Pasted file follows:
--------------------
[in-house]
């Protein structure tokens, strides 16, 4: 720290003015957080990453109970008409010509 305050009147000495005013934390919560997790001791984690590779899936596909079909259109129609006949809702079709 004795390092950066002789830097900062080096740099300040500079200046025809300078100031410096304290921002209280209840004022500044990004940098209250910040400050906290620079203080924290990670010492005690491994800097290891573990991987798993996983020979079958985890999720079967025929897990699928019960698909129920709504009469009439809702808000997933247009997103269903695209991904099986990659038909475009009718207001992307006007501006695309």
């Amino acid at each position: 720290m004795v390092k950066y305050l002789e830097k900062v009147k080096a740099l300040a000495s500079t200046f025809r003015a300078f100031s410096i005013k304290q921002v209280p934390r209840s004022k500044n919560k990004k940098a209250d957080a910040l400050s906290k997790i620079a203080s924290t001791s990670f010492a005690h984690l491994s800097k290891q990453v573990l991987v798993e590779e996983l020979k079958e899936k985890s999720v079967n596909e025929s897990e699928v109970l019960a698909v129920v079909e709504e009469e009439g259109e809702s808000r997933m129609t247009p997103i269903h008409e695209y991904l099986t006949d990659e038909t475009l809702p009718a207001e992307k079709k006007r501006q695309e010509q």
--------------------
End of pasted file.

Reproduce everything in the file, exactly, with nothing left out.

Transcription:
[in-house]
């Protein structure tokens, strides 16, 4: 720290003015957080990453109970008409010509 305050009147000495005013934390919560997790001791984690590779899936596909079909259109129609006949809702079709 004795390092950066002789830097900062080096740099300040500079200046025809300078100031410096304290921002209280209840004022500044990004940098209250910040400050906290620079203080924290990670010492005690491994800097290891573990991987798993996983020979079958985890999720079967025929897990699928019960698909129920709504009469009439809702808000997933247009997103269903695209991904099986990659038909475009009718207001992307006007501006695309």
């Amino acid at each position: 720290m004795v390092k950066y305050l002789e830097k900062v009147k080096a740099l300040a000495s500079t200046f025809r003015a300078f100031s410096i005013k304290q921002v209280p934390r209840s004022k500044n919560k990004k940098a209250d957080a910040l400050s906290k997790i620079a203080s924290t001791s990670f010492a005690h984690l491994s800097k290891q990453v573990l991987v798993e590779e996983l020979k079958e899936k985890s999720v079967n596909e025929s897990e699928v109970l019960a698909v129920v079909e709504e009469e009439g259109e809702s808000r997933m129609t247009p997103i269903h008409e695209y991904l099986t006949d990659e038909t475009l809702p009718a207001e992307k079709k006007r501006q695309e010509q």